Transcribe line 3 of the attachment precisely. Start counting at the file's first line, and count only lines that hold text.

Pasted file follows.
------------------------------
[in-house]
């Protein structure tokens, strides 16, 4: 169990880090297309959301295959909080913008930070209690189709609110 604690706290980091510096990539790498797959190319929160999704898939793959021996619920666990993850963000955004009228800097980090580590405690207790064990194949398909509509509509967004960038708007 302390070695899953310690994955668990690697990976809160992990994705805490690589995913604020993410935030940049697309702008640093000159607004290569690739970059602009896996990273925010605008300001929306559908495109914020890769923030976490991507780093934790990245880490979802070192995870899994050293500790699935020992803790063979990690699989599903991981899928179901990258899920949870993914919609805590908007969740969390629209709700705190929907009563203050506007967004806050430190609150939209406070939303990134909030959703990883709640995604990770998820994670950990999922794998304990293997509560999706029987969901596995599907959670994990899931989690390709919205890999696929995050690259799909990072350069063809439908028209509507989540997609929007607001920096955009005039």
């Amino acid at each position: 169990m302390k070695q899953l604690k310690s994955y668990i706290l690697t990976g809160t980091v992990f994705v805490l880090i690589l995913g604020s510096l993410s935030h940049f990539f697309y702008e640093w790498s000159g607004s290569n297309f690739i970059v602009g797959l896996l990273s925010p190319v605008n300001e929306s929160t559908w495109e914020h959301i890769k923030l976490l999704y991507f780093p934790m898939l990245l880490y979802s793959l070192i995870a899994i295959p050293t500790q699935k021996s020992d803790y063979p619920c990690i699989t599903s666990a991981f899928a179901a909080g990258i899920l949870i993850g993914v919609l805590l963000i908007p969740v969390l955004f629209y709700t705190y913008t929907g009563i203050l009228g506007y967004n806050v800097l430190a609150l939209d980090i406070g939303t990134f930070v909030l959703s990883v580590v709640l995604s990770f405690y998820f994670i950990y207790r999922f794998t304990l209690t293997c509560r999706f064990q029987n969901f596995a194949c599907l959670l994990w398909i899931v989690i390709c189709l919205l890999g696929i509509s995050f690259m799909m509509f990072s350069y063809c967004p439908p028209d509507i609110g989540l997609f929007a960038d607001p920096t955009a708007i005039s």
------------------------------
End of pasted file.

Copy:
């Amino acid at each position: 169990m302390k070695q899953l604690k310690s994955y668990i706290l690697t990976g809160t980091v992990f994705v805490l880090i690589l995913g604020s510096l993410s935030h940049f990539f697309y702008e640093w790498s000159g607004s290569n297309f690739i970059v602009g797959l896996l990273s925010p190319v605008n300001e929306s929160t559908w495109e914020h959301i890769k923030l976490l999704y991507f780093p934790m898939l990245l880490y979802s793959l070192i995870a899994i295959p050293t500790q699935k021996s020992d803790y063979p619920c990690i699989t599903s666990a991981f899928a179901a909080g990258i899920l949870i993850g993914v919609l805590l963000i908007p969740v969390l955004f629209y709700t705190y913008t929907g009563i203050l009228g506007y967004n806050v800097l430190a609150l939209d980090i406070g939303t990134f930070v909030l959703s990883v580590v709640l995604s990770f405690y998820f994670i950990y207790r999922f794998t304990l209690t293997c509560r999706f064990q029987n969901f596995a194949c599907l959670l994990w398909i899931v989690i390709c189709l919205l890999g696929i509509s995050f690259m799909m509509f990072s350069y063809c967004p439908p028209d509507i609110g989540l997609f929007a960038d607001p920096t955009a708007i005039s």